That's changed in the past few seasons, and Theodore will join Rollins as one of the rare oddball selections kept from the Hall, but Lindros was part of a hallowed group, one of only five non-Gretzky MVPs from 1979-80 to when Dominik Hasek took over in 1996-97.

I don't like the fact he refused to play in Sault Ste. Marie and Quebec, but those decisions, made eons ago, also don't make Lindros a villain two decades on. In a lot of ways, I think his early hockey life saw him used as a pawn by an awful lot of people, and it's really been in recent years, with his on-ice prowess fleeting, that we've seen him become something of his own man. I don't doubt that he'll be a man of integrity and importance for a players' union desperately in need of one, and that his legacy in the game is far from finished.

Put him in the Hall.

Sail On, Big E [Lowetide]
Saying Goodbye To Eric Lindros [Deadspin]
Lindros was different from Day 1 [Stephen Brunt]

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At 3:31 a.m., November 09, 2007, Anonymous Anonymous said...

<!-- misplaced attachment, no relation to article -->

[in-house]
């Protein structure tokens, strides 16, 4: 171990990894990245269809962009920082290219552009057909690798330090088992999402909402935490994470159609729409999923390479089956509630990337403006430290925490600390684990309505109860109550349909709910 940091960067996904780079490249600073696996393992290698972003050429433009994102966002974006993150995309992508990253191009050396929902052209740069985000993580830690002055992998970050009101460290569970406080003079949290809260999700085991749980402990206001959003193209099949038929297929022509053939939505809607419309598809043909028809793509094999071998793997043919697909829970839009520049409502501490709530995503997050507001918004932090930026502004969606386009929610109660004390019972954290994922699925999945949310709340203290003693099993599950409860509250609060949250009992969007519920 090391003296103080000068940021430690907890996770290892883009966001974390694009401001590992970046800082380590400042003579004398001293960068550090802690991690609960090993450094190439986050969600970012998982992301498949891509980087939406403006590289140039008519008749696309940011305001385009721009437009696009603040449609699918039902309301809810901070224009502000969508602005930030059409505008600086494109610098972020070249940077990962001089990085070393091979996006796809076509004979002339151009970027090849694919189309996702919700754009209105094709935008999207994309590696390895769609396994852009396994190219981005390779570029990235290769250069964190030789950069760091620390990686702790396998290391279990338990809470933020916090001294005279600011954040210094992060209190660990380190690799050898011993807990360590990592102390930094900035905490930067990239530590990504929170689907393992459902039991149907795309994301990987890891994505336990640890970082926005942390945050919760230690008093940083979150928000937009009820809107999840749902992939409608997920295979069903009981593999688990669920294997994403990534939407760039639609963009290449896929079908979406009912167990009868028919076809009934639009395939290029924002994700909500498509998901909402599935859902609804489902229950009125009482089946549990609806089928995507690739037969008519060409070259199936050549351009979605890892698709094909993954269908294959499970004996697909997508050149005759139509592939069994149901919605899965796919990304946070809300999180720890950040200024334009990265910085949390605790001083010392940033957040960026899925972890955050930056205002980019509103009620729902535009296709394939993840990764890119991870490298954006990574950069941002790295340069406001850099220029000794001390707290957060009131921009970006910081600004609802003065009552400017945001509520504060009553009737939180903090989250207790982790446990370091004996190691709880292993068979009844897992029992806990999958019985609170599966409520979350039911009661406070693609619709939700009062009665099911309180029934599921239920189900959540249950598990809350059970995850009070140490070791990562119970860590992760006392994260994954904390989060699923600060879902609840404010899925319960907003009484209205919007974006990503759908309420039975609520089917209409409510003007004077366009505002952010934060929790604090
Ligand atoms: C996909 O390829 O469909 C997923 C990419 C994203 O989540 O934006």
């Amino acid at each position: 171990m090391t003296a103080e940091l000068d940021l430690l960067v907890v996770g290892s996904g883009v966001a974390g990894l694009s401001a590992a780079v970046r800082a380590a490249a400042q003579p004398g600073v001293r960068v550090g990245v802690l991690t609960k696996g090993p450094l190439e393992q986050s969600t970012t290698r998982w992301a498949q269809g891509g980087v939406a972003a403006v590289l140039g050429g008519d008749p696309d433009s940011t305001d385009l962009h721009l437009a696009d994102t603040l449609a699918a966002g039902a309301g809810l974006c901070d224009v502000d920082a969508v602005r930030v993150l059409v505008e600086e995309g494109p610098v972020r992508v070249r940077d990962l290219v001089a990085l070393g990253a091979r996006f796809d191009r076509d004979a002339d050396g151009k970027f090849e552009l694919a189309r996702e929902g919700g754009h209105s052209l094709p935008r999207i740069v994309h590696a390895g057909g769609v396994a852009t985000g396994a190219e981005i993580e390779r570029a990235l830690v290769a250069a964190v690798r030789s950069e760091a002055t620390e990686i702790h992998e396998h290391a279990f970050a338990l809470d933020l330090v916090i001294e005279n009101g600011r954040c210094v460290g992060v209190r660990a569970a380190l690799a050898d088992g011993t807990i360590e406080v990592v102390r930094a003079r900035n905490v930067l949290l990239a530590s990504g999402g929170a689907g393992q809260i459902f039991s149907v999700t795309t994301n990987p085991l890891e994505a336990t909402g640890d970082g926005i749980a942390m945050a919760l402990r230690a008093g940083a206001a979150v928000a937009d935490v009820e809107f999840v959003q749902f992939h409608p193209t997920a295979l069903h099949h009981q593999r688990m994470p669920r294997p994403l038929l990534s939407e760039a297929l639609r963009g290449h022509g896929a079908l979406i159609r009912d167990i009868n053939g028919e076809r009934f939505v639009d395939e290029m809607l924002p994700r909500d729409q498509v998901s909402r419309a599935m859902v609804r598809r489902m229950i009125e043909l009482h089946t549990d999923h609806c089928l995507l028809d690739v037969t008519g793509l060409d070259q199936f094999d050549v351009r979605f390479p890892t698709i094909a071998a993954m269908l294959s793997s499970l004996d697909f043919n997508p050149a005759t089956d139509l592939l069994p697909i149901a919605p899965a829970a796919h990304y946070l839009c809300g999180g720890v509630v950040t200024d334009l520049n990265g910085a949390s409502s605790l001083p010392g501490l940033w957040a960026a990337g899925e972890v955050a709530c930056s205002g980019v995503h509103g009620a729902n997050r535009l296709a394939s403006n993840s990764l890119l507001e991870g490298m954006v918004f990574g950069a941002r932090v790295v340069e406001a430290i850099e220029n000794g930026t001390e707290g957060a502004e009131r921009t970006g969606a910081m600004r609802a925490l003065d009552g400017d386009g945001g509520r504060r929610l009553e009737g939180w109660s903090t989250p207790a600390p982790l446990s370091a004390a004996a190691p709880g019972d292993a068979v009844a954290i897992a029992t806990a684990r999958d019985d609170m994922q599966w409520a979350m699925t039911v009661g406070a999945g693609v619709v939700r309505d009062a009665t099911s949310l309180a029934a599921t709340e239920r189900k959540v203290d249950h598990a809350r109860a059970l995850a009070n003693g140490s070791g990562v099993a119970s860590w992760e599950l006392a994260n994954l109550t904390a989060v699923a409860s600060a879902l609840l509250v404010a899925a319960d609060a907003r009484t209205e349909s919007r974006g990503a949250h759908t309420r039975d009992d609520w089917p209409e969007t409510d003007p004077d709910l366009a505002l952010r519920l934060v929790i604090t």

If I were King of the Hall of Fame, I'd use Lindros' career as the bar that you have to get above to get in. Thus, Lindros would be the best player not in the HHoF. That being said though, you'd have to take out Dick Duff (a ridiculous selection), Pulford, Gillies, Federko, and probably another dozen or so. But this isn't about a perfect HHoF, its the one we have now, so I don't see how you can not let him in, BUT, can we not crown him just yet? Can we wait 5 or 10 years for some perspective? Onward to the next HHoF controversy; how about Theo Fleury?

At 8:10 a.m., November 09, 2007, Blogger Andy Hall said...

Huh? Jose Theodore will be in the HOF? Very unlikely at this rate.

At 8:48 a.m., November 09, 2007, Anonymous said...

People have to remember that it is the Hall of FAME, not the Hall of all time stat leaders or Stanley Cup winners. There are very few players that have been more famous than Eric Lindros in the last ten years.

There are also few that at their peak dominated their peers the way Lindros did. Put him in the Hall the first year he is eligible.

At 8:53 a.m., November 09, 2007, Anonymous Matt D said...